I was happy to hear that the Choral Art Society has programmed R. Murray Schafer’s “Snowforms” for its Christmas in the Cathedral Concerts, Dec. 3 and 4 at the Cathedral of the Immaculate Conception in Portland. 

Schafer, a Canadian composer, writer, musicologist, musical ecologist, calligrapher and all-around Renaissance man, is arguably one of the musical world’s most influential figures.

His book, “The Tuning of the World” is the bible of contemporary music, devoted to the premise that music begins with intense and informed listening to sounds of the natural and man-made world that too often are either disregarded or not really heard at all.

Unlike many musicologists, Schafer has written much original and thoroughly enjoyable music.

The last time I heard one of his compositions live was at the 2007 Portland Chamber Music Festival with violinist Lydia Forbes. I was completely enthralled.

“Snowforms,” composed for women’s choir, has as its text nine Inuit words for types of snow — falling snow, drifting snow, snow like salt, etc. — and was inspired by the composer watching a storm at his farmhouse in 1981 and making sketches of drifts.

Later, he took the sketches and traced a pentagram (representing the five lines of the musical stave) over them. “The notes of the piece emerged wherever the lines of the sketch and the stave crossed,” he said.

The drawings were modified as necessary to accomplish musical rather than artistic results, and the whole was printed so the snow shapes were in white on a pale blue background.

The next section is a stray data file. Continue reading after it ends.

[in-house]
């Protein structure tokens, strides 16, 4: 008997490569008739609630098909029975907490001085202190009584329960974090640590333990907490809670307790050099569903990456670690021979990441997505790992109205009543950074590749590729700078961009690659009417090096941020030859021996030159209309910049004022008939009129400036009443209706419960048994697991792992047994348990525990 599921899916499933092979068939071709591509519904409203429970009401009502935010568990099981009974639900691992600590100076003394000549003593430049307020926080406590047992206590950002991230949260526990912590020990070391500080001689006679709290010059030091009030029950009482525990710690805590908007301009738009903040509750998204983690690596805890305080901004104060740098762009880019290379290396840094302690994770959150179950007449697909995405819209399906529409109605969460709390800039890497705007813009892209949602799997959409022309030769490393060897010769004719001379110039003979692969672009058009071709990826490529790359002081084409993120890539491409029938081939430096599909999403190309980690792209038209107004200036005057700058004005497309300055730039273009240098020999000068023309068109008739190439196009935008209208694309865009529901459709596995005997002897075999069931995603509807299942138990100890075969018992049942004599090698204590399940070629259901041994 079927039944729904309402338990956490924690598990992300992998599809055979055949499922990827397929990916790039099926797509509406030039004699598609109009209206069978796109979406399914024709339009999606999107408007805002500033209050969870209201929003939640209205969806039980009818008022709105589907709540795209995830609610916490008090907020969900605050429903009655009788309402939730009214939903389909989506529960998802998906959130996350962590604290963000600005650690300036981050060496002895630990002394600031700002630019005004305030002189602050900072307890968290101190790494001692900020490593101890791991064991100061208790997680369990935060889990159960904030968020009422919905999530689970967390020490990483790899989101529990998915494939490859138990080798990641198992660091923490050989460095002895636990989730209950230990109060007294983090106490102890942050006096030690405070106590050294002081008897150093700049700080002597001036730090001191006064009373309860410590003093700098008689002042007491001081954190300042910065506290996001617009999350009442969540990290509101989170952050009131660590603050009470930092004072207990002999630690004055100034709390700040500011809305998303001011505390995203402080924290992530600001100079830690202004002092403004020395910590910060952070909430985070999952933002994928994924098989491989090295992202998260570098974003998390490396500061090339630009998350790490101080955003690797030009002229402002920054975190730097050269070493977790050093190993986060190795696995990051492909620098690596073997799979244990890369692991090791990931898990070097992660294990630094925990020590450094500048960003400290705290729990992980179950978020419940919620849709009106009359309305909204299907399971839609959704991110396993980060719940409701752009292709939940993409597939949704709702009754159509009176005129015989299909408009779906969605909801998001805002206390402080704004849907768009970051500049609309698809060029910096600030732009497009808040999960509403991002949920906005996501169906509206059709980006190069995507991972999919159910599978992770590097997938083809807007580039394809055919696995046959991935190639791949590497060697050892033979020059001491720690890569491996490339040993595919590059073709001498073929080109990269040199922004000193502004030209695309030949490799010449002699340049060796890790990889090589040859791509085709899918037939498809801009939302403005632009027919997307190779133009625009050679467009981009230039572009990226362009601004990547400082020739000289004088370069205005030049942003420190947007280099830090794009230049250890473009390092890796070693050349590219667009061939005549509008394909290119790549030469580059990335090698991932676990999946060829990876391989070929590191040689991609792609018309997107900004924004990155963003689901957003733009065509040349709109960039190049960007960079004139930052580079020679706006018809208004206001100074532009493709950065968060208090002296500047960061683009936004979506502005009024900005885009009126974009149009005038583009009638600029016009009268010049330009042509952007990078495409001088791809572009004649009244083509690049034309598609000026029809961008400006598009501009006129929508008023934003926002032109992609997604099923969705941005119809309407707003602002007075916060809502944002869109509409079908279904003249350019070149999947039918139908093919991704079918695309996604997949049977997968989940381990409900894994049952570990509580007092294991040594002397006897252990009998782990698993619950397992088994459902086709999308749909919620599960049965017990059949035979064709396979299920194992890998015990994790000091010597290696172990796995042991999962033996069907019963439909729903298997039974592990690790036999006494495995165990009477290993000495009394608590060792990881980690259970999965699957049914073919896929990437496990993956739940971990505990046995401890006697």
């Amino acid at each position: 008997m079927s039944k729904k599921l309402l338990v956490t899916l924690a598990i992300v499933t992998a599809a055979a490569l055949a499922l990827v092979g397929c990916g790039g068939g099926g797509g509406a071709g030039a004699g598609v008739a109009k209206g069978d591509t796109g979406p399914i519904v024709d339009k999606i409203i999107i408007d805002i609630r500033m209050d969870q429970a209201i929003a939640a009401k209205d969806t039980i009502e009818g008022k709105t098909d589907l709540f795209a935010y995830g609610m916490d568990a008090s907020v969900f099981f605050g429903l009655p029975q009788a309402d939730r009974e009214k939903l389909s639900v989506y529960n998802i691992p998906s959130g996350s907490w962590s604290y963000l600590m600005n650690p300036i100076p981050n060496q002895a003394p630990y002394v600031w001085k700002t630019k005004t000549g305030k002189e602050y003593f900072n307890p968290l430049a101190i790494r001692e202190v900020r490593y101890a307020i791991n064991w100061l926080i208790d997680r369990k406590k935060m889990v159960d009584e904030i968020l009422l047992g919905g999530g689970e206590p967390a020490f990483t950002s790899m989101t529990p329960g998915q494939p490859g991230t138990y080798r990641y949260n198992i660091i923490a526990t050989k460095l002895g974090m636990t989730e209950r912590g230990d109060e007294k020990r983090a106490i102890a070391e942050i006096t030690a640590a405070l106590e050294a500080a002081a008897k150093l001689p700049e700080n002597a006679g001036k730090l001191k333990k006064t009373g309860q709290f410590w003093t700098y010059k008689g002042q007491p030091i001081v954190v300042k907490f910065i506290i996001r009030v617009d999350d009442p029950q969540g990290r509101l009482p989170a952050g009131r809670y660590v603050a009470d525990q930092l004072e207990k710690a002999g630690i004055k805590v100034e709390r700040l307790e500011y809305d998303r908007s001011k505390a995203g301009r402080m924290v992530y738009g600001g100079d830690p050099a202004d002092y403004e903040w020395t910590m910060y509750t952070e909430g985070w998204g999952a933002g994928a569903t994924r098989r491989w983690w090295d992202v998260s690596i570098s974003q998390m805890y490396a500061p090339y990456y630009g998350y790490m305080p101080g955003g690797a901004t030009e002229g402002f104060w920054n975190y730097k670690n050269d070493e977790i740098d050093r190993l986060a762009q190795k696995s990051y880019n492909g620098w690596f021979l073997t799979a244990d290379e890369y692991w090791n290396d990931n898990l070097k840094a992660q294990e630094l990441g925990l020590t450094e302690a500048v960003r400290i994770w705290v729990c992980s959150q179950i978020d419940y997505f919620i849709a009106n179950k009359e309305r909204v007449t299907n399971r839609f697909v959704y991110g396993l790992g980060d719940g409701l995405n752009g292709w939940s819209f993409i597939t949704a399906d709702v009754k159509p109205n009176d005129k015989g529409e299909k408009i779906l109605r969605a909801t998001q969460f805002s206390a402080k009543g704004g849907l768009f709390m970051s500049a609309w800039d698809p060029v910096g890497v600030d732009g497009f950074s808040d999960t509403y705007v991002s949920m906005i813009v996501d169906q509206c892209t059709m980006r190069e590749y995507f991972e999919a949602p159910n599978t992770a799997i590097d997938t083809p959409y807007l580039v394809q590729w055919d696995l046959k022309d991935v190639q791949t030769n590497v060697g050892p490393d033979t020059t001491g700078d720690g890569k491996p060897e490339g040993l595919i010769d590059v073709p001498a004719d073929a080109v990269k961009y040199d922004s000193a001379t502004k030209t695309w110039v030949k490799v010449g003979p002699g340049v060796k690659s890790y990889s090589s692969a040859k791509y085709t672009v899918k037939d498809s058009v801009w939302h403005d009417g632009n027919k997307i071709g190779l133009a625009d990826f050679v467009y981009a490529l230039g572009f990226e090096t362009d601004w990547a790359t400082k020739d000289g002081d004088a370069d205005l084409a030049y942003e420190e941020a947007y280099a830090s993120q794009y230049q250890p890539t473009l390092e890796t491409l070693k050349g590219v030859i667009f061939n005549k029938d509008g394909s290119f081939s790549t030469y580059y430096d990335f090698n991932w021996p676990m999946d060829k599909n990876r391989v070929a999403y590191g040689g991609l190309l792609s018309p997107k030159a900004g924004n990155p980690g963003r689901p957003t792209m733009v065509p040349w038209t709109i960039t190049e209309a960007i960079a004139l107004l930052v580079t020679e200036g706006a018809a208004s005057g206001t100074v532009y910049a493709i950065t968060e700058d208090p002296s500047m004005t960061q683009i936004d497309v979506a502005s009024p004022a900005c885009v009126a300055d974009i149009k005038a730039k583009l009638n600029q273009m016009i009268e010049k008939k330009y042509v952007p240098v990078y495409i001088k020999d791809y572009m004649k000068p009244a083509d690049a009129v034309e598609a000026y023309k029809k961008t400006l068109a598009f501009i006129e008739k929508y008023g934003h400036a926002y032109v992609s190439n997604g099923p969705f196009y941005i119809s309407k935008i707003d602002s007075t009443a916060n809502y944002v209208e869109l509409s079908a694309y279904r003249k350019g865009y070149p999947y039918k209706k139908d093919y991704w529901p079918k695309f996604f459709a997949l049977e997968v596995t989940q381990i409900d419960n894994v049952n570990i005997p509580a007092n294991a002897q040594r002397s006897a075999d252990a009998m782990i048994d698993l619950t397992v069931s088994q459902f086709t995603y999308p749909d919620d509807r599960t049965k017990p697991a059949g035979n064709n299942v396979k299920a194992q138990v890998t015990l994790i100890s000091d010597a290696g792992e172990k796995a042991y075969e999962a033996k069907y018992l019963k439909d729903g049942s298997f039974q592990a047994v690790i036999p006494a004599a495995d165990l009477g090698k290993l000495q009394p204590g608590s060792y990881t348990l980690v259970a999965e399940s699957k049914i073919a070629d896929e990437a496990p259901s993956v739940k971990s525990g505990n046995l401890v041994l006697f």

As described by a musician who has sung the work (Jill Teasley), the two parts, soprano and alto, are represented as parallel lines divided into five-second pulses. When the pitch of either part changes, its line moves up or down.

The pitch is also annotated. “At times, each line breaks into sections in which the singers are instructed to divide and occasionally improvise around assigned melodic shapes,” Teasley wrote.

The notation makes for a smooth, soft sound, appropriate for a landscape blanketed in snow. 

All of this sounds like “augenmusik” (music for the eye), but it is not. The soundscape Schafer creates is the epitome of snow, and each section, denoted by the Inuit word, portrays another of its aspects. At the same time, musical values, not the program, are pre-eminent.

Schafer has composed several other “celebrations of natural phenomena” — fire, wind, moonlight, sun — and remarks that:

“As the urban populations of the world grow, the forces and charms of nature are more distanced from increasing numbers of people. But I do not write such works out of nostalgia; they are a very real part of my life.”

Singing such a work, with its novel annotation, is difficult. The annotation merely smooths out and softens the transitions of what is a contemporary score (with its polyphony, sometimes dissonant long-held chords and chromatic passages), but the ethereal result is well worth the effort. Bravo to the Choral Art Society for attempting it.

Christopher Hyde is a writer and musician who lives in Pownal. He can be reached at: classbeat@netscape.net